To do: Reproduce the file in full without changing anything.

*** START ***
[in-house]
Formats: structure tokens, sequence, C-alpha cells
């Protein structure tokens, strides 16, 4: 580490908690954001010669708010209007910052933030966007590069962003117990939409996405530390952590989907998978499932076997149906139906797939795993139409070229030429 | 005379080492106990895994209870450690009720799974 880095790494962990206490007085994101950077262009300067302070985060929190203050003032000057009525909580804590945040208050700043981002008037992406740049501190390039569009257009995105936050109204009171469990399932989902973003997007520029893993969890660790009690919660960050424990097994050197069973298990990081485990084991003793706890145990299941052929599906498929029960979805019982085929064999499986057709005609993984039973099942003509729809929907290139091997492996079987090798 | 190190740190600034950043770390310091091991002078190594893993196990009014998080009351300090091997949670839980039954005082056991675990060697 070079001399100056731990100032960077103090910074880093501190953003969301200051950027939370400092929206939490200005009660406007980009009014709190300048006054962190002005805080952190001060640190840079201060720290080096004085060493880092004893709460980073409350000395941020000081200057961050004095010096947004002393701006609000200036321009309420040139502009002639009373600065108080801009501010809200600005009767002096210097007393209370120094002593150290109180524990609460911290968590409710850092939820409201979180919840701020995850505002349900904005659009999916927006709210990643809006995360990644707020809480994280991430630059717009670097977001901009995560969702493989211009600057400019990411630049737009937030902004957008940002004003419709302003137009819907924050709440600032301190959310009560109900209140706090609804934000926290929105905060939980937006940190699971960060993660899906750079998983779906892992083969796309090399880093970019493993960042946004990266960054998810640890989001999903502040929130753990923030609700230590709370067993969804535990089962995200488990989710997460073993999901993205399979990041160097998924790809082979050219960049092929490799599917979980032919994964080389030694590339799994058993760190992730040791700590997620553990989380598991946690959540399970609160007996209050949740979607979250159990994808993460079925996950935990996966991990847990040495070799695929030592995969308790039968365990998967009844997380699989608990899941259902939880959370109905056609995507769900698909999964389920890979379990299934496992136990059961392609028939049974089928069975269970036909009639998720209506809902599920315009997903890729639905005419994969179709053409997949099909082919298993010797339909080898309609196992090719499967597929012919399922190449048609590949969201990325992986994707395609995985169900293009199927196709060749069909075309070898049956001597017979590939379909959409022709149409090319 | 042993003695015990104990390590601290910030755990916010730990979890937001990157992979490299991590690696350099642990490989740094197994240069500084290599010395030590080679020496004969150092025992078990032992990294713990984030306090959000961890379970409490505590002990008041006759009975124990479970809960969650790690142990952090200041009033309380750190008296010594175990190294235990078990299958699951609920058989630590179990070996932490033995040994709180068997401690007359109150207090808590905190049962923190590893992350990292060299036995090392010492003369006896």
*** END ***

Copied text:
[in-house]
Formats: structure tokens, sequence, C-alpha cells
């Protein structure tokens, strides 16, 4: 580490908690954001010669708010209007910052933030966007590069962003117990939409996405530390952590989907998978499932076997149906139906797939795993139409070229030429 | 005379080492106990895994209870450690009720799974 880095790494962990206490007085994101950077262009300067302070985060929190203050003032000057009525909580804590945040208050700043981002008037992406740049501190390039569009257009995105936050109204009171469990399932989902973003997007520029893993969890660790009690919660960050424990097994050197069973298990990081485990084991003793706890145990299941052929599906498929029960979805019982085929064999499986057709005609993984039973099942003509729809929907290139091997492996079987090798 | 190190740190600034950043770390310091091991002078190594893993196990009014998080009351300090091997949670839980039954005082056991675990060697 070079001399100056731990100032960077103090910074880093501190953003969301200051950027939370400092929206939490200005009660406007980009009014709190300048006054962190002005805080952190001060640190840079201060720290080096004085060493880092004893709460980073409350000395941020000081200057961050004095010096947004002393701006609000200036321009309420040139502009002639009373600065108080801009501010809200600005009767002096210097007393209370120094002593150290109180524990609460911290968590409710850092939820409201979180919840701020995850505002349900904005659009999916927006709210990643809006995360990644707020809480994280991430630059717009670097977001901009995560969702493989211009600057400019990411630049737009937030902004957008940002004003419709302003137009819907924050709440600032301190959310009560109900209140706090609804934000926290929105905060939980937006940190699971960060993660899906750079998983779906892992083969796309090399880093970019493993960042946004990266960054998810640890989001999903502040929130753990923030609700230590709370067993969804535990089962995200488990989710997460073993999901993205399979990041160097998924790809082979050219960049092929490799599917979980032919994964080389030694590339799994058993760190992730040791700590997620553990989380598991946690959540399970609160007996209050949740979607979250159990994808993460079925996950935990996966991990847990040495070799695929030592995969308790039968365990998967009844997380699989608990899941259902939880959370109905056609995507769900698909999964389920890979379990299934496992136990059961392609028939049974089928069975269970036909009639998720209506809902599920315009997903890729639905005419994969179709053409997949099909082919298993010797339909080898309609196992090719499967597929012919399922190449048609590949969201990325992986994707395609995985169900293009199927196709060749069909075309070898049956001597017979590939379909959409022709149409090319 | 042993003695015990104990390590601290910030755990916010730990979890937001990157992979490299991590690696350099642990490989740094197994240069500084290599010395030590080679020496004969150092025992078990032992990294713990984030306090959000961890379970409490505590002990008041006759009975124990479970809960969650790690142990952090200041009033309380750190008296010594175990190294235990078990299958699951609920058989630590179990070996932490033995040994709180068997401690007359109150207090808590905190049962923190590893992350990292060299036995090392010492003369006896």